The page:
Strength: Curry. An SEC or ACC-type talent playing against Conference USA blockers, his numbers are predictably healthy. He’s often too quick and too strong for opposing tackles, disrupting the other team’s rhythm and freeing up his own guys to make plays.
Weakness: Stuffing the run. The Herd had problems in this area at times last fall, getting beaten between the tackles by some of the tougher opponents on the schedule. The interior linemen are pedestrian, a situation that could get worse now that all-star linebacker and leading tackler Mario Harvey has graduated.
Outlook: Curry is on his way to becoming one of the best defensive linemen to ever play at Marshall. His presence instantly upgrades the front wall, giving the Herd a source of pressure on every down. The key will be to provide him with more support, ensuring that the Herd line doesn’t become a one-man gang.
Unit Rating: 6

Linebackers

State of the Unit: While the Herd welcomes back three starters with extensive experience, linebacker is also the site of the program’s biggest void. Mario Harvey finally ran out of eligibility, taking a ton of tackles, big plays, and all-star honors with him. Although he’ll be impossible to replace, Marshall does harbor the experienced athletes to soften the blow in the fall.

Tasked with succeeding Harvey at weakside is 6-2, 207-pound junior Devin Arrington , who’ll be a better fit here after playing at strongside in 2010. One of the fastest defenders in Huntington, he began his career as a defensive back before moving up a level. He has outstanding range and the closing speed to be employed on the blitz, making 64 tackles, four stops for loss, and a sack.

Taking over at Arrington’s old strongside spot will be 5-10, 214-pound senior George Carpenter . A try-hard defender, who’s spent the bulk of his career on special teams, he played in all 12 games as a backup in 2010 and chipped in 16 tackles.

The crucial battle in the middle is between 6-3, 232-pound senior Kellen Harris and 6-3, 234-pound senior Tyson Gale . Despite starting just three games, Harris racked up 68 tackles and five stops for loss last season. A former high school wresting champ, he has the right size for the middle and uses his hands well when fighting through traffic jams. Gale is a nice all-around athlete, with the instincts and size to get the nod in August. He started eight games a year ago, and made 46 tackles and three stops for loss.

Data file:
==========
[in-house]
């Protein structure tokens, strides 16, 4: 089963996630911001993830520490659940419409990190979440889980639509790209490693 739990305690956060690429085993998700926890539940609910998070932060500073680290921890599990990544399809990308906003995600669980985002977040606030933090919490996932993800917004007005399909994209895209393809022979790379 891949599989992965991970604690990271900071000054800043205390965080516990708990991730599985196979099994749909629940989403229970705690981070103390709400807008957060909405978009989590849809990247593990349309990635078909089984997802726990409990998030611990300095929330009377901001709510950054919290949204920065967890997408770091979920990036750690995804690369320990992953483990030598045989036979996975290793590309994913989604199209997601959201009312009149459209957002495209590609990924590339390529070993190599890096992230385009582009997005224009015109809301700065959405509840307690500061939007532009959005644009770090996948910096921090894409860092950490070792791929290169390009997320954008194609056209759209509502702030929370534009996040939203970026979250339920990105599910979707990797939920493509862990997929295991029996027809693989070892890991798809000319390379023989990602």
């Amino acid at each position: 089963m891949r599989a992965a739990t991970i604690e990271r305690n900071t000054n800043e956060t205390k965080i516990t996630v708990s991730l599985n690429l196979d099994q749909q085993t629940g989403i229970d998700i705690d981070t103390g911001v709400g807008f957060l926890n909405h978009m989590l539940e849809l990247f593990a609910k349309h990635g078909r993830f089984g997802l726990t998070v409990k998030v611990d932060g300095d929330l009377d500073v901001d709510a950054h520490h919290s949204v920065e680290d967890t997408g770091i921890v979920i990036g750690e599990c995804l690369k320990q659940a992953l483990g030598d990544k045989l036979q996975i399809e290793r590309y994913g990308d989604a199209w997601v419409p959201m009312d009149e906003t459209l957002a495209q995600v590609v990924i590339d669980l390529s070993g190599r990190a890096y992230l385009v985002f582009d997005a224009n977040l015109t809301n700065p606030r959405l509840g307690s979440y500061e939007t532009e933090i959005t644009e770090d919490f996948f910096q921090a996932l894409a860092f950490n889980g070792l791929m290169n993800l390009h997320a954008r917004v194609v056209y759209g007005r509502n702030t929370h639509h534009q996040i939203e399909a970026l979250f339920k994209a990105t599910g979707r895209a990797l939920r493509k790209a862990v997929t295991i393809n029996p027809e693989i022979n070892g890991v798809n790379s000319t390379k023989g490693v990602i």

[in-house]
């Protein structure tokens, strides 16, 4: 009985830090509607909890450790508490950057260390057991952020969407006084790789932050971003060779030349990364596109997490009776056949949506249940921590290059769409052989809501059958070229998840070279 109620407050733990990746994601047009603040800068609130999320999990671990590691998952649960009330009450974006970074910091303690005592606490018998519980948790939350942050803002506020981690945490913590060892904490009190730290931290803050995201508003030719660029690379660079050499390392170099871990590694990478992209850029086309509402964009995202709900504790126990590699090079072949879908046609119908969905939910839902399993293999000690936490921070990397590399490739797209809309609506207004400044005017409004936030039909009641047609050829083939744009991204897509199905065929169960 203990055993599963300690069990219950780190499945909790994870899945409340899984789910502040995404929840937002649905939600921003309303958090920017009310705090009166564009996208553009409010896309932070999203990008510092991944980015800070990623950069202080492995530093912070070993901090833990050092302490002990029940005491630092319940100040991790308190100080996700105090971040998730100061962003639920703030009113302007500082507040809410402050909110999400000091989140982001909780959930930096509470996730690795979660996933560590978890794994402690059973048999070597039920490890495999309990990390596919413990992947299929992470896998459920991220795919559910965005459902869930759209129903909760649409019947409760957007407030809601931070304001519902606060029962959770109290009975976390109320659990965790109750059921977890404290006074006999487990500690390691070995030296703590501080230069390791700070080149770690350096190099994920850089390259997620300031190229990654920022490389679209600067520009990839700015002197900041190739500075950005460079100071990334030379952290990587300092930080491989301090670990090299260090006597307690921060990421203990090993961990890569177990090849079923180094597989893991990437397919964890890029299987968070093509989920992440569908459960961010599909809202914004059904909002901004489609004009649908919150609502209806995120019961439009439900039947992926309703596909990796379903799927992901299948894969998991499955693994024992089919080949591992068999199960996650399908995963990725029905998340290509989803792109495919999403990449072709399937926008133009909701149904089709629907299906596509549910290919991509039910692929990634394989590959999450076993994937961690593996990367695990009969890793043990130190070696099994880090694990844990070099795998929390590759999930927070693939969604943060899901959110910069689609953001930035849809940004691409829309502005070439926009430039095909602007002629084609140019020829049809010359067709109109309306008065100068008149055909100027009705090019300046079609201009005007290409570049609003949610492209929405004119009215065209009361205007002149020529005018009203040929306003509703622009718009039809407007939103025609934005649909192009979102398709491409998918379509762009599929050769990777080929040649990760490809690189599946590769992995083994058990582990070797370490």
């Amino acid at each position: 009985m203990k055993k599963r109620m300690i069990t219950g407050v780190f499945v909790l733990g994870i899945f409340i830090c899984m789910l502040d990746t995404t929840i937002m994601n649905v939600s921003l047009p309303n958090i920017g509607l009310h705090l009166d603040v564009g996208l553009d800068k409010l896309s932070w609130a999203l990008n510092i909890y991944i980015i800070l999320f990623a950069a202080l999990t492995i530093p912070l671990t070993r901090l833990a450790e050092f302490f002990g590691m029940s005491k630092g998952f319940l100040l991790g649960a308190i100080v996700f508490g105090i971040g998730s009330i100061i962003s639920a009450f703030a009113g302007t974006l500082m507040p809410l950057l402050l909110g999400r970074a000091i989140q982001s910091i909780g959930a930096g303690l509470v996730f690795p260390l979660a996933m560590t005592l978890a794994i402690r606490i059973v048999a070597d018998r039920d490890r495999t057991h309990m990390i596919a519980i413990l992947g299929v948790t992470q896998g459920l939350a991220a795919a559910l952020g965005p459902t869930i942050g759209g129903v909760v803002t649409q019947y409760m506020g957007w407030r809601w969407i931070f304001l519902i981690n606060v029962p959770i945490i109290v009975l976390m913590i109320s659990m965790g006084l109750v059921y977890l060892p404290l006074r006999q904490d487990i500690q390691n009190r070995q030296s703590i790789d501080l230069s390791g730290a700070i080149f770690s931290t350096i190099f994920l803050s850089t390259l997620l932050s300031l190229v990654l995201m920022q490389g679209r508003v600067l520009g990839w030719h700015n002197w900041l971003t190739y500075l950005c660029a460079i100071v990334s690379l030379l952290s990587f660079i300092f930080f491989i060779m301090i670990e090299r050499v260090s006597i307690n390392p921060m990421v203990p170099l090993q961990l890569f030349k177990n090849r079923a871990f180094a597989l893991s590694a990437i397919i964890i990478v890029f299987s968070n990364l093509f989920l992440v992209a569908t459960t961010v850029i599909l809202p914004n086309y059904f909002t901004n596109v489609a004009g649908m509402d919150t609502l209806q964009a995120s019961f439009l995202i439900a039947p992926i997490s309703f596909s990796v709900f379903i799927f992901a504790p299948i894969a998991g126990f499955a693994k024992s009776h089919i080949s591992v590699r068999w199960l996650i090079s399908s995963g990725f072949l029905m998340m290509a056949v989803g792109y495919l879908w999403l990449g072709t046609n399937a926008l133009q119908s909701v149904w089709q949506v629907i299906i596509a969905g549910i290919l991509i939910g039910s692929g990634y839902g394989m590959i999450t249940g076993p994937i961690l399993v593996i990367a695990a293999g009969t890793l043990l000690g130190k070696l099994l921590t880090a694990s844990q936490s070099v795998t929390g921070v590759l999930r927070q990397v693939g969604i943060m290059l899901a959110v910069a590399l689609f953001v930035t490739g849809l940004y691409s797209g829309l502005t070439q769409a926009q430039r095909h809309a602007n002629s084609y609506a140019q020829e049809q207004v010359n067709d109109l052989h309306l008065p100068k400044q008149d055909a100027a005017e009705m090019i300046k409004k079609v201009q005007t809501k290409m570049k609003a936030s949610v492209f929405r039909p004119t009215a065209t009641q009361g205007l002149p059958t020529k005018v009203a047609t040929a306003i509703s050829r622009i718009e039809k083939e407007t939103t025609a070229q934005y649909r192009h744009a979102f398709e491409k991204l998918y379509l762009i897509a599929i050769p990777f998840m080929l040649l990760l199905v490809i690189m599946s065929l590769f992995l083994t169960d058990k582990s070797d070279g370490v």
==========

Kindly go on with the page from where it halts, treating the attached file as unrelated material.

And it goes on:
Watch Out For … Arrington to hit the weights hard between now and September. He has a lot of natural ability, but will also be giving away plenty of weight, a concern on running plays. If he can pack on 10-15 pounds without losing any of his explosiveness, he could end up being the best linebacker of the group.
Strength: Athleticism. Above all else, these Herd defenders will cover a lot of ground in a short period of time. Collectively, they move like safeties, yet will still hit like linebackers. If the secondary allows it to happen, this is a group ideally suited to let loose on the blitz when the time is right.
Weakness: Strongside. Relatively speaking, this will be the weak link in the linebacker chain. Carpenter is a very nice player to have on a squad, but he’s better suited to play on the second team and be an ace of the special teams. Plus, his size could make him vulnerable in pass defense.
Outlook: The corps can’t possibly be the same without Harvey, who offset a lot of the defense’s shortcomings during his time. Fortunately, Marshall has a collection of talented athletes here and three players with at least eight career starts on the resume. They’ll be asked to play from sideline-to-sideline and clean up as many messes as possible.
Unit Rating: 5

Secondary

State of the Unit: To the credit of the defensive staff, a rebuilt Herd secondary exceeded modest expectations in 2010. Sure, it allowed too many yards and big plays, but it also stiffened when it was necessary and yielded the fewest touchdown passes in Conference USA. From that group, five players with starting experience return and the graduation casualties were minimal.

The warden of the secondary is 5-11, 194-pound senior Omar Brown , a fixture at free safety. Playing much bigger than his actual size, he’s one of the program’s top open field tackles, yet does a nice job in coverage as well. About to enter his third year as a starter, he’s coming off his best season with the program, finishing third with 88 tackles and tops with three interceptions.